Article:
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Random Quote from Kant

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Critique of Pure Reason.

"In the applications of the pure conceptions of the understanding to possible experience, the use of their synthesis is either mathematical or dynamical; for it is directed partly merely to the intuition, and partly to the existence of a phenomenon in general. But the conditions a priori of the intuitions are, in respect to a possible experience, absolutely necessarily; those of the existence of the objects of a possible empirical intuition are only in themselves contingent. Hence the principles of mathematical use are ... absolutely necessary; that is, they strike apodictically; whilst those of dynamic use will also carry with them the character of a necessity a priori, but only under the condition of the empirical thinking in an experience...."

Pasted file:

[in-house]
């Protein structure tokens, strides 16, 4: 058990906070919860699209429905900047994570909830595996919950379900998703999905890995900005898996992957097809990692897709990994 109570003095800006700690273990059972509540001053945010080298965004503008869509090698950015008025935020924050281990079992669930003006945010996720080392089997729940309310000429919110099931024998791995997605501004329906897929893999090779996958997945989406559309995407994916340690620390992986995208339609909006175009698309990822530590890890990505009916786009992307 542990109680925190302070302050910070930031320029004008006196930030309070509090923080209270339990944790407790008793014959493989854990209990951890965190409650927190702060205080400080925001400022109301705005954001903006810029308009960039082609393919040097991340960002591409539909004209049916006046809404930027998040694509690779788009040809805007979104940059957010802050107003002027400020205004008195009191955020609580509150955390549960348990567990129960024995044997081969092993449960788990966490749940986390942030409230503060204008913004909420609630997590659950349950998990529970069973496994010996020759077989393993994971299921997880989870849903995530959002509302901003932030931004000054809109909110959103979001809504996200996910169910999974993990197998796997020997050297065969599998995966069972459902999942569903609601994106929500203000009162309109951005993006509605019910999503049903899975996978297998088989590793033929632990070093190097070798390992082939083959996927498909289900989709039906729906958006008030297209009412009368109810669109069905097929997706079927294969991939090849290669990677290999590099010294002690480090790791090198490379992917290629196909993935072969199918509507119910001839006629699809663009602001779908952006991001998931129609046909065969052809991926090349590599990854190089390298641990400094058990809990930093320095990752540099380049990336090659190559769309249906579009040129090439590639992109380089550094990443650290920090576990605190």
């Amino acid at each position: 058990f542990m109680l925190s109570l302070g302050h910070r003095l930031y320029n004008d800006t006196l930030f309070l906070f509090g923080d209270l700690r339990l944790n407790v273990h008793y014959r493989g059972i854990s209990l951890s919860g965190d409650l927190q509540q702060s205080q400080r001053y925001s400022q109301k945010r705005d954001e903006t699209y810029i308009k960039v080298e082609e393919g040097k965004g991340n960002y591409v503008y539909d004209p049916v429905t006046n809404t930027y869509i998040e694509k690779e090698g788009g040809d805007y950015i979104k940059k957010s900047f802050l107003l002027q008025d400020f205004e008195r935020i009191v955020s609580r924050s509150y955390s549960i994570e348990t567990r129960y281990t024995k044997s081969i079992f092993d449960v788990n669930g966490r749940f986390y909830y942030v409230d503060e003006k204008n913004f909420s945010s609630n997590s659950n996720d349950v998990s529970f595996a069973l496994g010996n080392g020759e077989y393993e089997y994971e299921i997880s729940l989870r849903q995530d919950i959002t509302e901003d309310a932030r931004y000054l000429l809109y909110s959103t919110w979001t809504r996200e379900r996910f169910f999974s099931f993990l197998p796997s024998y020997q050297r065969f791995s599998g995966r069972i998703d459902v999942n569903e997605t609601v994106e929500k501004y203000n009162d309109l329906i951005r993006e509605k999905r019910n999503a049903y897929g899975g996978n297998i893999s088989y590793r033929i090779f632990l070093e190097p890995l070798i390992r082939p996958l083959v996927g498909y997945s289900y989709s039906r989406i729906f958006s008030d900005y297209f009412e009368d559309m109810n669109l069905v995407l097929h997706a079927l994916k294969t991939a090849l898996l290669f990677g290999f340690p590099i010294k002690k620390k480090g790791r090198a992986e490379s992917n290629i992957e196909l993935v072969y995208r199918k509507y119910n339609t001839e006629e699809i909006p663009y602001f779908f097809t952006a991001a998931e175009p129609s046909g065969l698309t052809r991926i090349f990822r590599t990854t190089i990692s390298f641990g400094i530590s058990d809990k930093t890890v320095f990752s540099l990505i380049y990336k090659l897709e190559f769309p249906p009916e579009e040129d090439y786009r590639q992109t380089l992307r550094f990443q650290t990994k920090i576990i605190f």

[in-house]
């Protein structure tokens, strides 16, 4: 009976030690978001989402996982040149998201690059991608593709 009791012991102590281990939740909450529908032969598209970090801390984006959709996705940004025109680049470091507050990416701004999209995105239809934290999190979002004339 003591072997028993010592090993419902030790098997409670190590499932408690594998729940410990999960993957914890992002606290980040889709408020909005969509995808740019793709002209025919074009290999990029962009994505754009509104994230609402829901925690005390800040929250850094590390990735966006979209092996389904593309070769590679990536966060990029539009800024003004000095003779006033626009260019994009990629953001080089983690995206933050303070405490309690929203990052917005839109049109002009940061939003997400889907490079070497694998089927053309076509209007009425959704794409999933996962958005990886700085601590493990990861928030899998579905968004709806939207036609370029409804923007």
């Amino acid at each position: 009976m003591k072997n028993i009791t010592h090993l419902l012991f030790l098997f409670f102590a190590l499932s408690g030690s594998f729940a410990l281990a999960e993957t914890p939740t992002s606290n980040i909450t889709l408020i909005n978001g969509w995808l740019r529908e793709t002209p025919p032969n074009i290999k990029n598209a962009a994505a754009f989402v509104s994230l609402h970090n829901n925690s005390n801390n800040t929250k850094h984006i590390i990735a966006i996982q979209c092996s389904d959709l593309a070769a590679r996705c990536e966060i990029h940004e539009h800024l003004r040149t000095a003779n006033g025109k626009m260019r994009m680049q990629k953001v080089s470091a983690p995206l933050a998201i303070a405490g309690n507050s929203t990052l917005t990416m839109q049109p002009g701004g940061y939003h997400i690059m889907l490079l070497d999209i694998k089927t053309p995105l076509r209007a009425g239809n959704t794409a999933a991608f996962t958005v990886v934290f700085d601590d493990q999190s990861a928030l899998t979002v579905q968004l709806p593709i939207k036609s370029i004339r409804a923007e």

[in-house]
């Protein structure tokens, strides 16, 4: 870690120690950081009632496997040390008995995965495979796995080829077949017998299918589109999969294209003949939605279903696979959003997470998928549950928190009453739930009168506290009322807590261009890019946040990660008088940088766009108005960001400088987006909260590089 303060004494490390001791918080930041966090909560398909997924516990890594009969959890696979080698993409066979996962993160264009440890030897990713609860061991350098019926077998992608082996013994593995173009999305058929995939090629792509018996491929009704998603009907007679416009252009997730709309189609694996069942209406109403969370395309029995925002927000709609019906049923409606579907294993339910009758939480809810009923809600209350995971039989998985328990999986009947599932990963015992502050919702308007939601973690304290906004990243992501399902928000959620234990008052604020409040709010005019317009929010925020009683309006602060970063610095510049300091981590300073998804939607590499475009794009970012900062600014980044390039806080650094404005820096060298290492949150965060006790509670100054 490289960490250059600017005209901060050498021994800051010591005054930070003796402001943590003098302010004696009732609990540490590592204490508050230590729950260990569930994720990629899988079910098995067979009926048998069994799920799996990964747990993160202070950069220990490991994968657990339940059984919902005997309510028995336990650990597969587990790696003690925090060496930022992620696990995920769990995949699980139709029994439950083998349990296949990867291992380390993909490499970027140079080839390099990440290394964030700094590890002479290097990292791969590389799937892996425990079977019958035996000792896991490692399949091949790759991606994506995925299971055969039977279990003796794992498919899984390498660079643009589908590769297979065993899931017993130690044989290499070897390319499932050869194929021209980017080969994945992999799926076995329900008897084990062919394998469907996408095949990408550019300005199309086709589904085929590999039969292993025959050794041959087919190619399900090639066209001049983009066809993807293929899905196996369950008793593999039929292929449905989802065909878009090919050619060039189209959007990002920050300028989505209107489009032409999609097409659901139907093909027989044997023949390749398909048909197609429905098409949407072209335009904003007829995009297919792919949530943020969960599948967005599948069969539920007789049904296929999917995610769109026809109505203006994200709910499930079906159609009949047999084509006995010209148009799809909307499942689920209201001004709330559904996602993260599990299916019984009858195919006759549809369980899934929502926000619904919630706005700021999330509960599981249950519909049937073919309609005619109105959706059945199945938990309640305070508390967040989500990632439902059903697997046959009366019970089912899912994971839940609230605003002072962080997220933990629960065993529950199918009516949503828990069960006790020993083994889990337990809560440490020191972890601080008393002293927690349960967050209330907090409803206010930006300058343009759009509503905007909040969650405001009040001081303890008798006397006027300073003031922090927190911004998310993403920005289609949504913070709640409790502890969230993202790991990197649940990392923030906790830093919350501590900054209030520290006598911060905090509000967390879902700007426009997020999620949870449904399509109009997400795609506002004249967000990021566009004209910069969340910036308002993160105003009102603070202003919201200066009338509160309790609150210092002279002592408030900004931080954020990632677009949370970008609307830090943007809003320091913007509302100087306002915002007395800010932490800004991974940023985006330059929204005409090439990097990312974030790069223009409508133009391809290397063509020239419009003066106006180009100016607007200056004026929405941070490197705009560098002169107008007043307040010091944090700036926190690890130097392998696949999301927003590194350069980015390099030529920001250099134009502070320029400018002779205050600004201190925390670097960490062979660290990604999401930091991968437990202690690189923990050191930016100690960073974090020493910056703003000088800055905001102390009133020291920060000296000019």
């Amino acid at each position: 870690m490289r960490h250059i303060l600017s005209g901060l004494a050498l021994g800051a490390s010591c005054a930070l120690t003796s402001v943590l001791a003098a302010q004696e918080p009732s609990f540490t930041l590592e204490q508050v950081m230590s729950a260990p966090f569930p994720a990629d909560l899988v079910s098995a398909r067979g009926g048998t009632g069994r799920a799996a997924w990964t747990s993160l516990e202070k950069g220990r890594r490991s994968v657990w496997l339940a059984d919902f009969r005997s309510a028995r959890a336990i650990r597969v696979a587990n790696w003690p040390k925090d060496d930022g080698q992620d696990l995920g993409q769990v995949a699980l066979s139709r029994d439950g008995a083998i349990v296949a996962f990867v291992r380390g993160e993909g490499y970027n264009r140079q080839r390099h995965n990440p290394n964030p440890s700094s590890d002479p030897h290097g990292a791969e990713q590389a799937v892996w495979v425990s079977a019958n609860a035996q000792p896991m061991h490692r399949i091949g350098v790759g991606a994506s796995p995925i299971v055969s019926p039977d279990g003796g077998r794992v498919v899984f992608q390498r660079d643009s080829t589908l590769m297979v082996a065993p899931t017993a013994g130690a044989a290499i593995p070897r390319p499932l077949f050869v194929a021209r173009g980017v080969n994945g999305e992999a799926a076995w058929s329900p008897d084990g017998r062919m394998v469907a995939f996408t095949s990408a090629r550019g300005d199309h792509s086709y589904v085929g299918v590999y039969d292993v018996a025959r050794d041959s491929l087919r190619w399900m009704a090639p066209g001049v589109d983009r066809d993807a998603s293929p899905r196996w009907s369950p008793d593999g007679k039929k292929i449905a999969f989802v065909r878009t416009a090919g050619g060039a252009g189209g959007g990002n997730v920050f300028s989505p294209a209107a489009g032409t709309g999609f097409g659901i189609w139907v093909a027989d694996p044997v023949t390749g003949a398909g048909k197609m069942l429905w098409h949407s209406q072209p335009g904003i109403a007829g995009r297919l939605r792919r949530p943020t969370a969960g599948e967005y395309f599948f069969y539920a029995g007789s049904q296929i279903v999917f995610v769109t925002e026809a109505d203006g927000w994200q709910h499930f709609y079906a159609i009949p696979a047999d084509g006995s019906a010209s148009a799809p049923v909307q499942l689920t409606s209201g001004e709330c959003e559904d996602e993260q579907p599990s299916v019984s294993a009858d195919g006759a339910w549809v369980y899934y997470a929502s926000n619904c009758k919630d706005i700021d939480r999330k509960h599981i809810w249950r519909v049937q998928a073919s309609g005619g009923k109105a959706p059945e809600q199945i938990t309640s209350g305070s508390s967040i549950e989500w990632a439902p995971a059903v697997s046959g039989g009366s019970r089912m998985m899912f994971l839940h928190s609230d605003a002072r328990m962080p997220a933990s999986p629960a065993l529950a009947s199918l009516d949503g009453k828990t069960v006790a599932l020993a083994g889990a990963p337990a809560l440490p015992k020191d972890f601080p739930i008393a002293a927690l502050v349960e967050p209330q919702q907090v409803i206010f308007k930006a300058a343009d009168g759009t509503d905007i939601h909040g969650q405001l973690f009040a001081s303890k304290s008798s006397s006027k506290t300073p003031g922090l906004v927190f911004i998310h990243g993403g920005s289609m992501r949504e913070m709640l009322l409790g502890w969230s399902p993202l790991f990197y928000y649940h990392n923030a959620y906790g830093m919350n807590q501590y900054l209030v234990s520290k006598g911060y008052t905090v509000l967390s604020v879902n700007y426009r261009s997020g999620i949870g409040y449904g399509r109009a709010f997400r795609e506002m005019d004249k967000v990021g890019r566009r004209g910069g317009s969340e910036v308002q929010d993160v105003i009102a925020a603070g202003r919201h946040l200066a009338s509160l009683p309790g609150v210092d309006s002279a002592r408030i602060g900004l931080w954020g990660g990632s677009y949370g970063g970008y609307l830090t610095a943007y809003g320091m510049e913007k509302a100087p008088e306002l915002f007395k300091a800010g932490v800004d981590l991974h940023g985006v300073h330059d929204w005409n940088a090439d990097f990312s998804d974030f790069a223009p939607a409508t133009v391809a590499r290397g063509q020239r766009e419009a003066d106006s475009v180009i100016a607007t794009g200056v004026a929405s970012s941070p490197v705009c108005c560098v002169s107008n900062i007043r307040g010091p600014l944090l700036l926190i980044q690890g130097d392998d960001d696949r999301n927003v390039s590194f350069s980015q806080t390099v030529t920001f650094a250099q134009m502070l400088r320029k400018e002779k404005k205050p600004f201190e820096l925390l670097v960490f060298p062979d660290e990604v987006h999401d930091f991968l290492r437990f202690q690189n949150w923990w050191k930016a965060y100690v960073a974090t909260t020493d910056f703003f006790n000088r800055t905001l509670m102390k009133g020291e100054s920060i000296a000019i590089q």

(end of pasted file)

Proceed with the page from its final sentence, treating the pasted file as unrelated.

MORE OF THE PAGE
I'm not sure I grasp this fully. The premise behind it is the old distinction between contingent and necessary truths. It is a contingent truth that Smith owns a Hewlett-Packard laptop. It is a necessary truth that the owner of a Hewlett-Packard laptop owns at least one laptop.

But Kant is making another distinction within the "necessary" component of that distinction. There are mathematical necessities and dynamical necessities. I'm not clear why this distinction is important to him.

2+2 is four is a mathematical necessity.

The above example, though, the proposition that the "owner of a Hewlett-Packard laptop owns at least one laptop" may qualify as a dynamic necessity. There is a "condition of the empirical thinking" at work here, t hat is, that the world contains laptops of different brands, that H-P is one of them, etc, Our statement "carries with it" necessity, but only after such empirical facts are understood.

At least I think that's what he's saying. Readers should feel free to correct me.


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